Few people outside the teamâ€™s tight circle had seen a Duke player act so candidly, and pretty soon, everyone else saw a transformed Smith on the court. Starting with Countdown to Craziness, the event that kicked off his junior season, he looked looser and smiled more. He was attacking the basket, warding off defenders in the half court and draining his long-range shots, all with a certain levity. He was playing like he tweeted.
He averaged 17.4 points per game and rounded out a triumvirate, with Scheyer and Singler, that was the most potent in the nation. His 3-point clip surged to 39 percent, and as adept as he was shooting, his ability to drive in the lane was even more vital. His regular season peaked when Duke's did, at home in March against North Carolina, in the most lopsided home win in the rivalry's history. He poured in 20 points, including a ferocious dunk off a hesitation dribble in the first half. In the gameâ€™s waning minutes, he lobbed an exclamatory alley-oop that all but ignited a celebratory bonfire, which he dutifully attended.
In the NCAA Tournament's Elite Eight, he posted a then-career-high 29 points to propel Duke to its first Final Four since 2004. The dagger was a three-pointer that he attempted inches away from Krzyzewski, standing on the sideline. (They slapped hands as soon as the ball swished, even as Nolan backpedaled to play defense.) More people started to follow him on Twitter, and instead of holing up in a hotel room, he tweeted more than ever. The Blue Devils then throttled West Virginia in the Final Four with basketball that was simultaneously pretty and perfect, and they beat Butler two days later in one of the sport's classic championship games.
That evening, with scraps of confetti still dotting the hardwood, Smith walked back out to the court. A national championship cap rested sideways on his head. He didn't need to search long to find what he was looking for: a logo emblemizing the 1980 Final Four in Indianapolis. This was the same city where his father, Derek, had won his NCAA title. Carrying his new trophy in one arm, Nolan crouched and pointed down, right at the '80 etched in paint. A Duke staffer snapped a photograph and, the next afternoon, uploaded it online for anyone to admire.
Nolan considered bolting early for the NBA Draft â€“- he was projected to be a second-round selection, at best -- but he and his co-captain, Singler, returned for their senior season to defend their title. His decision wasnâ€™t a surprise. Even Nolanâ€™s mother, Monica Malone, cops to enjoying college hoops more than she does the NBA, and when I joked that her opinion might change next year, she snapped back quickly: "The NBA's a job for Nolan! This is fun."
Somehow the fun has continued, even with the burden of repeating. â€śNolanâ€™s able to develop a lighter atmosphere about winning,â€ť Krzyzewski says, â€śwhich doesn't wear a team outâ€ť Heâ€™s carried Duke so far, averaging 21 points and 5.6 assists per game as a fringe national player of the year candidate, and his charm is just as transparent as it was last March. Smith receives the most fan mail of any player -- around the holidays, he tweeted his address for people who wanted autographs -- and every so often, he rides up to the fifth floor of the basketball office to collect his haul, even though the programâ€™s administrative assistants offer to sift through the letters for him.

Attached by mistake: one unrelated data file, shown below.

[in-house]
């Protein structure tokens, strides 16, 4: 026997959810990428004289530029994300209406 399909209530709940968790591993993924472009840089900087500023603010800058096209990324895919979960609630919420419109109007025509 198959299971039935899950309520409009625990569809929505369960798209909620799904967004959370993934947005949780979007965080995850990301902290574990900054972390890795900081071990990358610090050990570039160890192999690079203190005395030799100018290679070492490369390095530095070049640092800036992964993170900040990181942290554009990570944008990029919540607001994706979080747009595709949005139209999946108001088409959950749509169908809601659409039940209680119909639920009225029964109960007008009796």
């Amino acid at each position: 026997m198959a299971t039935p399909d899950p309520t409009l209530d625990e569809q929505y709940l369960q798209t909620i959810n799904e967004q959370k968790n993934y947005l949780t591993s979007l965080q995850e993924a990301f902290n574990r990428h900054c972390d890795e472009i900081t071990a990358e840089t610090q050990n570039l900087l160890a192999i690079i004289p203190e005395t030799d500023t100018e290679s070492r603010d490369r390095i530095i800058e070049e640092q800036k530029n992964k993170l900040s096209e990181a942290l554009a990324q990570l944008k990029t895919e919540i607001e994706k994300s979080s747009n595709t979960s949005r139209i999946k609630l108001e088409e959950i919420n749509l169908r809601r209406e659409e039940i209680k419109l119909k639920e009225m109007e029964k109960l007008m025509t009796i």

The new attitude is apparent on the court, too. It was only in 2006, after all, that the teamâ€™s road losses were celebrated with court storms so raucous that Krzyzewski pulled his starters before the buzzer out of caution.
"Teams don't come at us like that," Smith says.
What about fans?
"It's a lot less hostile now. They still want to beat Duke, but it's not the same."
The head coach mostly agreed. "There are some people who perceive the program to be the best thing that's happened to this planet, and there are some who see it as the evil empire," Krzyzewski says. "But other players on other teams, they all like Nolan. He's one of the really great people people that we've had in our program, and in that way, he's touched people in a different way. Maybe those people who want to look at something negative, they can see the program in different light. And the people who do support the program, and do love it, they also can see the program in a different light."
Two days later, Smith ambled out to the court, empty and serene, at 5:55 p.m. for an 8 p.m. tip. He was the first player in Cameron, and I decided then that I would track this game simply by observing him. I couldnâ€™t have picked a better night to do so. It was a marvelous display -- spectacular, Krzyzewski said afterward --with Smith racking up 28 points and eight assists in a performance that probably cemented him, even in January, as the ACCâ€™s player of the year. Watching him was like seeing a game through a single lens with panoramic capabilities.
It was a fairly lopsided matchup, another meaningless rout for Duke, and the one moment that lingered with me long after Cameron cleared out had nothing to do with basketball. Right after a quick, late timeout, when Smith knew he wouldnâ€™t be in for much longer, he was matching strides down the floor with his defensive assignment. The two guards were almost bumping into each other, they were so close, and yet they werenâ€™t chatting, only shuffling their feet in step. The official scorer was ready to sound the horn, the referee poised to blow his whistle; in this lull lurked a strange silence. Walking the way of the four banners in the rafters, Smith glanced to his left, one last time, like an instinct. He paused. His eyes widened, ever so slightly and -- yes sir! -- there it was: The sly hint of a smile.